Steem Hardfork 20: Thoughts on Velocity
After 14 months, we finally have a new hardfork to consider for approval.
My feelings about this new hardfork are currently mixed. Unfortunately – in typical Steemit, Inc. fashion – this is another let’s-cram-it-all-in-one-proposal hardfork. Before I even begin, I’d just like to reiterate my desire to have more frequent proposals and less changes to consider for each fork instead of the exact opposite, where we have to either accept undesirable changes or have no changes at all.
With that out of the way, I see some good and necessary changes being proposed and I see some things that appear to be unnecessary and overcomplicated.
What I like about Hardfork 20
Removal of the minimum SP power down restriction – If the SP is yours, you should be able to withdraw it. If there were concerns about exploiting account creation, then the fix is to mitigate account creation exploits, not to prevent all users from withdrawing their tokens. This one is a no-brainer for me.
Reducing the curation window time and self-voting rewards during that time (reverse-auction) – This is something that I have supported since the spring of 2017. I’m glad to see it finally being proposed in a hard fork. I honestly have no idea why it took so long to make this change. A 30-minute “reverse-auction” window was unnecessarily long and has done very little to nothing at all to “combat bots.” Self-voting within that window and being able to maximize your rewards was never ideal and didn’t make much sense to me. And anything that may increase the total pool of curation rewards is a great step. We definitely need to improve SP utility and SP returns for invested users.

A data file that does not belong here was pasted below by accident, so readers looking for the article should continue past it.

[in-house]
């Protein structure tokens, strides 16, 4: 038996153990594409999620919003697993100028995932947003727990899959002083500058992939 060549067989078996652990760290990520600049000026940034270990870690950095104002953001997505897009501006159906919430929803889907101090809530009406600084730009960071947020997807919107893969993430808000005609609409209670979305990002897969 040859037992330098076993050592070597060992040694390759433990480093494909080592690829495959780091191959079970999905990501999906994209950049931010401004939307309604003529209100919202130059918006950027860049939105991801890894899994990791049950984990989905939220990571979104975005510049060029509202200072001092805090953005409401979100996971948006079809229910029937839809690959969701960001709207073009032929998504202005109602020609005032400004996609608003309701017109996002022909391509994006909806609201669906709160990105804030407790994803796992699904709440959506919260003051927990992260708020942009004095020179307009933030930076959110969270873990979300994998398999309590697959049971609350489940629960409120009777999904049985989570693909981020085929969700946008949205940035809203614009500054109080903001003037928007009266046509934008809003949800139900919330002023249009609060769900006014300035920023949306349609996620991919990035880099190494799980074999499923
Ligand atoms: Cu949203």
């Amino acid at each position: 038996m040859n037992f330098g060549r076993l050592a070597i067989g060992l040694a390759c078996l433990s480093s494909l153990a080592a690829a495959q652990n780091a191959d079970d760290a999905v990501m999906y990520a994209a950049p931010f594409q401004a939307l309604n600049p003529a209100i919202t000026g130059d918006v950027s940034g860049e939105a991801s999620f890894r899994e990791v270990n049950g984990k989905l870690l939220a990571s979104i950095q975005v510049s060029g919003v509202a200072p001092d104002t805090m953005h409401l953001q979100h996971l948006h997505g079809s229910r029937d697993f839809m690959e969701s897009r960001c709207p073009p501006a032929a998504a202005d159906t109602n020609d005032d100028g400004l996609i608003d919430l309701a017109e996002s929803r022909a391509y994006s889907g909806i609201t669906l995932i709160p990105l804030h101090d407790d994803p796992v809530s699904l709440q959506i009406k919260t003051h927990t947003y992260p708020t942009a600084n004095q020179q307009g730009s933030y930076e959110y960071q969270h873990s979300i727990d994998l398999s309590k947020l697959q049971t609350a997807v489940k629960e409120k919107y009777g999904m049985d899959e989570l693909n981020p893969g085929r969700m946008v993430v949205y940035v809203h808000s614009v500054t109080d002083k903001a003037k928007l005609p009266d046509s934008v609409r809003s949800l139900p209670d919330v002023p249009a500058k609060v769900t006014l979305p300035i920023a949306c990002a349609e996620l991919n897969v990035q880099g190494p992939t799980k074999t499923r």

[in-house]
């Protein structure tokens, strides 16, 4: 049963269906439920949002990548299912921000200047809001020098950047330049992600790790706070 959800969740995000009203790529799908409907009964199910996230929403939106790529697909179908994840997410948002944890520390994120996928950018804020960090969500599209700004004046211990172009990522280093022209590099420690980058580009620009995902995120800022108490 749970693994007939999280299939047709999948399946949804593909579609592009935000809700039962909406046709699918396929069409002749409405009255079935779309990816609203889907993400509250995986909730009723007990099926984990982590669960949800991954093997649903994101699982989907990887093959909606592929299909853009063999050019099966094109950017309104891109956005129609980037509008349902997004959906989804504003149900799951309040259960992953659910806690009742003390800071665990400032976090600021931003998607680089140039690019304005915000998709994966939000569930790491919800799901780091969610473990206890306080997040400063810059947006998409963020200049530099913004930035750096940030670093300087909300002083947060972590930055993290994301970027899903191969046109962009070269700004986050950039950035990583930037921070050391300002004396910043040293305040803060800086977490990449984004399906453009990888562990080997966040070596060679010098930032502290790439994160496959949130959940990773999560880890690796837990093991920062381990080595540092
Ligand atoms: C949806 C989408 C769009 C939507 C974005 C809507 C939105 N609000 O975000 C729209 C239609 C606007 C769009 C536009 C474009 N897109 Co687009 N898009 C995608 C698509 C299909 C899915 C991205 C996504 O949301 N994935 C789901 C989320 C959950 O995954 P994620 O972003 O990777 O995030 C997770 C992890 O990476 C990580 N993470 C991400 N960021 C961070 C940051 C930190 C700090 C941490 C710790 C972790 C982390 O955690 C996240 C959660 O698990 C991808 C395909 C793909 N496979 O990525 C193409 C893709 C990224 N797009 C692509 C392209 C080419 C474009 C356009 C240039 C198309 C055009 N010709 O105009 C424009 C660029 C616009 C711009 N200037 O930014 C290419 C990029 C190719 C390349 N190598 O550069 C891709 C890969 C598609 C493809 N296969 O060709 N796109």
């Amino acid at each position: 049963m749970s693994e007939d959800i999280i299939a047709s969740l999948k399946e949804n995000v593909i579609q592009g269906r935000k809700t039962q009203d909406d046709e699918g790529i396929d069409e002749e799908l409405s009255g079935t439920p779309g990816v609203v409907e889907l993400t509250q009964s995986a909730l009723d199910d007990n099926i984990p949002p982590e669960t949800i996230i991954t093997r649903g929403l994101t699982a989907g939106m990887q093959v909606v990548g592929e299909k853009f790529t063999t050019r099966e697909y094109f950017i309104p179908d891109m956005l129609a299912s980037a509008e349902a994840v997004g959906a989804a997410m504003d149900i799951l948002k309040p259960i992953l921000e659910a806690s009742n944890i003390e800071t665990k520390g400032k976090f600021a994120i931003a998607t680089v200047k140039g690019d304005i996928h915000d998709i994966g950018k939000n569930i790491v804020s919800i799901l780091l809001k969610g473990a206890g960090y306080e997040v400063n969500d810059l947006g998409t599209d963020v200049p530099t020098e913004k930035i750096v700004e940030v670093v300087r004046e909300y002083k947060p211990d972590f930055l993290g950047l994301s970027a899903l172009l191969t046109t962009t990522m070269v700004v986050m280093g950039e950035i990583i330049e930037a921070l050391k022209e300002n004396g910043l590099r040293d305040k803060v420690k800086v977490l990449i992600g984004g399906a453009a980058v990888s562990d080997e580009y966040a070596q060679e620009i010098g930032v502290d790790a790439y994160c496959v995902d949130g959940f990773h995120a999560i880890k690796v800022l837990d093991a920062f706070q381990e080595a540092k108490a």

28-day expiration of internal market orders – A good addition, in my opinion. I don’t think it’s a critical need, but if it helps to improve blockchain performance with insignificant or no negative consequences for token traders, then I’m for it.
Reward beneficiaries paid based on author settings – Again, this is a no-brainer and a good implementation. It keeps things simple and uniform, which should not be underestimated (time and again).
SBD print rate – This just makes sense to me. If our debt limit is 10%, then we shouldn’t be reducing the print rate of SBDs starting at 2% and increasing the printing of STEEM. In the few cases that I have observed, it’s negative STEEM price action that leads us closer to the debt limit, not the over-printing of SBDs.